Cedar Rapids bans fireworks

A stand selling fireworks outside the Iowa City Walmart shown on Friday, June 30. — photo by Zak Neumann

Once was enough when it comes to fireworks in Cedar Rapids it seems. The Cedar Rapids City Council voted on Tuesday to ban the use of consumer fireworks within city limits. Last week, the council voted to restrict the sale of consumer fireworks to areas zoned for industrial use.

In May, Gov. Terry Branstad signed into law a bill legalizing the sale of fireworks designed for use by the general public from June 1 to July 8, and December 10 to January 3. The bill allowed municipalities to restrict or ban the use of fireworks, but on May 26, the Cedar Rapids City Council voted 5-2 to allow their use.

There has been a strong, vocal public pushback in Cedar Rapids on fireworks. Responding to citizen complaints, the council voted 6-1 in August to instruct city staff to draft regulations restricting the sale of consumer fireworks and banning their use. Mayor Ron Corbett was the lone vote in opposition.

Little Village
contacted Cedar Rapids Public Safety Communications Coordinator Greg Buelow for information about firework-related incidents reported by the Cedar Rapids Police Department (CRPD) and the city’s fire department during the legal fireworks use period earlier this year.

“There were 30,322 total calls to the dispatch center from June 1 through July 8, 2016. There were 33,247 total calls to the dispatch center from June 1 through July 8, 2017,” Buelow told Little Village via email. “The increase of 3,000 calls to the dispatch center from 2016 to 2017 is largely due to fireworks.”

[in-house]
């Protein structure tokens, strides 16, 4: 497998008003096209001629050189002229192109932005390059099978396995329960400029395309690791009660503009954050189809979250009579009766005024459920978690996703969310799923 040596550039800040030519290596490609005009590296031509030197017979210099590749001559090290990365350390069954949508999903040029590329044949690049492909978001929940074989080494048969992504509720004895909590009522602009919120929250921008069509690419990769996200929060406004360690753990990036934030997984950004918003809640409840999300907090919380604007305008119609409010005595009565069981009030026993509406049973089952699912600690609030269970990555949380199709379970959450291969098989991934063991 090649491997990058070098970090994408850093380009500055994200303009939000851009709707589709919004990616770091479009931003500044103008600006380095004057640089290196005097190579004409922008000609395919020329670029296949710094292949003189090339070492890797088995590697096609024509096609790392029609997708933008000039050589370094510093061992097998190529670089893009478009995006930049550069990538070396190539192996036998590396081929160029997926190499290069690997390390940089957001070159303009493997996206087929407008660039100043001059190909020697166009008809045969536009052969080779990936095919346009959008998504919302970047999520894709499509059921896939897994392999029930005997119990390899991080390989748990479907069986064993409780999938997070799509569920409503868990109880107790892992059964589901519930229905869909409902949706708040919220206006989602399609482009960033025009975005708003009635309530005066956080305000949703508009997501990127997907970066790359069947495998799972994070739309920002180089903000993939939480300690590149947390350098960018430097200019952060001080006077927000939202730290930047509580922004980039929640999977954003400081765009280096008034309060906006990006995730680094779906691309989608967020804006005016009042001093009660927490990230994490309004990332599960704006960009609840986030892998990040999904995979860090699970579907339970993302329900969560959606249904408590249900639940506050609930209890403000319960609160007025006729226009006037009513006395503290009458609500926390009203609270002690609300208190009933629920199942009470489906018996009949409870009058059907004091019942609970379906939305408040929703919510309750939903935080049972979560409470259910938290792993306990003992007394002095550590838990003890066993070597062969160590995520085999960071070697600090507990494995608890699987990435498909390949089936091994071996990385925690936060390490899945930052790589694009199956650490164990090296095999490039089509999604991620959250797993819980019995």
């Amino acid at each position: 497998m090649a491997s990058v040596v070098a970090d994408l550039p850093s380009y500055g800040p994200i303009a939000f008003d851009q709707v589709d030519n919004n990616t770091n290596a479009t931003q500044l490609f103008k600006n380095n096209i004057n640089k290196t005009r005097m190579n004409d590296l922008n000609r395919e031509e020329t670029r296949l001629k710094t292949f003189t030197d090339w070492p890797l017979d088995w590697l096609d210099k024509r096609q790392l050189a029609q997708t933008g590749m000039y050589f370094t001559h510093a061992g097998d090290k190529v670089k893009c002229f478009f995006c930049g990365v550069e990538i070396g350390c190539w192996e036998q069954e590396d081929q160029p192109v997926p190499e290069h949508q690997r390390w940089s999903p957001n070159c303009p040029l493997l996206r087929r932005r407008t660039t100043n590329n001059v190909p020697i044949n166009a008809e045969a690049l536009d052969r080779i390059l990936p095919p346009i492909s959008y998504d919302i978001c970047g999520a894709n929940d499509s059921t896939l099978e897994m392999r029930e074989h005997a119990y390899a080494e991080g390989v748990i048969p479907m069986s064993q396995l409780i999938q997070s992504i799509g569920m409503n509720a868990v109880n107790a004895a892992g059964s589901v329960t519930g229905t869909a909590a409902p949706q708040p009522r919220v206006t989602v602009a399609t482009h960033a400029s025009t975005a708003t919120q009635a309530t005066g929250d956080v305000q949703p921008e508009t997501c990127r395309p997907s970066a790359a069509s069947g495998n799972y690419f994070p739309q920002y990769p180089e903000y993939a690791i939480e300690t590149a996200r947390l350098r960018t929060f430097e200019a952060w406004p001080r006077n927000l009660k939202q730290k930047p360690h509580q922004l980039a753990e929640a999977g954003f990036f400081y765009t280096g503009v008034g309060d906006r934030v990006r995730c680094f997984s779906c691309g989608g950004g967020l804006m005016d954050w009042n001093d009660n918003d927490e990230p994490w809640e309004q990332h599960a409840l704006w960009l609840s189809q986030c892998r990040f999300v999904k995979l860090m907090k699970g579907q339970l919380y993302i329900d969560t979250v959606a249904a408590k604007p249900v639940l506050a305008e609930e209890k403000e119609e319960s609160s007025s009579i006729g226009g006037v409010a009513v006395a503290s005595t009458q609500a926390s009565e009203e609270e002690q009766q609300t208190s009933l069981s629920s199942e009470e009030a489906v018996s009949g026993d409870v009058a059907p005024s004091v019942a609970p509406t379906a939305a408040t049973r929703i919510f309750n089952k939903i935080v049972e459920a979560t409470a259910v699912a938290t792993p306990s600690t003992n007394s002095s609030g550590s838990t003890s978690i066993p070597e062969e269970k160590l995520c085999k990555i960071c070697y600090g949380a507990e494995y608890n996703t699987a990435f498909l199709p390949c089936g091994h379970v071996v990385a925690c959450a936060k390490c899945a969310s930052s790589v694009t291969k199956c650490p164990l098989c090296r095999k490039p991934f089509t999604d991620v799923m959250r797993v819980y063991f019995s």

Fireworks-related complaints resulted in officers being dispatched 576 times between June 1 and July 8. The CRPD received 33 calls about shootings during that period, which were most likely people hearing fireworks go off. There were also two shooting incidents in which some citizens later said they didn’t call the police because they thought the noise was fireworks.

“Beside noise complaints, there were issues with air quality and presence of perchlorate in the soil [two soil samples taken on July 5, near a water well by the Ellis Boat Harbor and Ellis Park, where fireworks were frequently detonated, showed elevated levels of percolate, a chemical in fireworks that can cause thyroid problems], and concerns about litter (debris left in public parks and in neighborhoods — often in other people’s yards that weren’t even shooting off fireworks),” Buelow said.

Then there were the fires.

The Cedar Rapids Fire Department responded to a total of 13 incidents, including three building fires, according to Buelow. The worst of the building fires caused $140,000 in damage. The other two cause $1,500 and $3,500 in damage.

Cedar Rapids hospitals reported treating 21 patients with injuries related to fireworks. Four patients had injuries serious enough to require transportation by ambulance.

Prior to this year, the sale and use of most consumer fireworks had been banned in Iowa since 1938. The law enacting a statewide ban was passed largely in response to a 1931 fire in that destroyed most of downtown Spencer, Iowa. Ironically, the Spencer fire is believed to have been started by a sparkler, one of the few types of fireworks legally available in the state before the law was changed in May.